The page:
Medicaid Guidance from the Centers for Medicare and Medicaid Services

For purposes of Medicaid, telemedicine seeks to improve a patient’s health by permitting two-way, real-time interactive communication between the patient, and the physician or practitioner at the distant site. This electronic communication means the use of interactive telecommunications equipment that includes, at a minimum, audio and video equipment.

Reimbursement for Medicaid covered services, including those with telemedicine applications, must satisfy federal requirements of efficiency, economy, and quality of care. States are encouraged to use the flexibility inherent in federal law to create innovative payment methodologies for services that incorporate telemedicine technology. For example, states may reimburse the physician or other licensed practitioner at the distant site and reimburse a facility fee to the originating site. States can also reimburse any additional costs such as technical support, transmission charges, and equipment. These add-on costs can be incorporated into the fee-for-service rates or separately reimbursed as an administrative cost by the state. If they are separately billed and reimbursed, the costs must be linked to a covered Medicaid service.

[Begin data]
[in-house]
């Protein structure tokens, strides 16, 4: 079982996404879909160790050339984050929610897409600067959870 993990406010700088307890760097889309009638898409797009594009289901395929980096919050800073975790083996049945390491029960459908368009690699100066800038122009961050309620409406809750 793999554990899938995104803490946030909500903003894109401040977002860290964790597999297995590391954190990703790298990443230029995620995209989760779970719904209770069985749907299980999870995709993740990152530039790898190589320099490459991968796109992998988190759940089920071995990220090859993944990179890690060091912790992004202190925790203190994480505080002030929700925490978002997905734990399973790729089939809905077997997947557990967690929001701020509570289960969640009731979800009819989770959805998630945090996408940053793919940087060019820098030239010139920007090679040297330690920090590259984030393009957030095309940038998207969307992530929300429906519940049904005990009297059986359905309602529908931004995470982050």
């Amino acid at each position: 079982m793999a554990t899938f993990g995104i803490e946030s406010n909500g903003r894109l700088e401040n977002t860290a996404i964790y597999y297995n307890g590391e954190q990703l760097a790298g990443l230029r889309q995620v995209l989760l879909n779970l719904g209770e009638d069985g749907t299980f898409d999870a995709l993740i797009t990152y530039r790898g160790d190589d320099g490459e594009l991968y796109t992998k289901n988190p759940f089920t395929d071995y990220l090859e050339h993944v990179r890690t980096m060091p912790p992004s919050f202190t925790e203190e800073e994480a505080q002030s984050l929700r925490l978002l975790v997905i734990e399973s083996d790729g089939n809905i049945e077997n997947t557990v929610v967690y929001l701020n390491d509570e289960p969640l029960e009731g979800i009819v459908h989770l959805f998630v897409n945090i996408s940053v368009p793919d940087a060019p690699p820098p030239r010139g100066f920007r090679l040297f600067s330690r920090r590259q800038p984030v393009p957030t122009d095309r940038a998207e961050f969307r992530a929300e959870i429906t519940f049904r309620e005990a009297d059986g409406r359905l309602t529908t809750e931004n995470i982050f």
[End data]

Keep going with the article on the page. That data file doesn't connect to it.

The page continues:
CMS continues to issue and update guidance for states seeking to expand telehealth for Medicaid in response to the COVID-19 public health emergency.  It is important to note that this guidance does not create new policy, but reminds states about the flexibility that exists in the Medicaid program. While Medicaid is jointly funded by federal and state governments, states have flexibility in designing and administering their program. This flexibility has created a great deal of variation in telehealth laws and reimbursement policies.

Recent federal guidance on teleheath in Medicaid:

Please note that the Alliance has several pages devoted to state policy that may be relevant to Medicaid, including: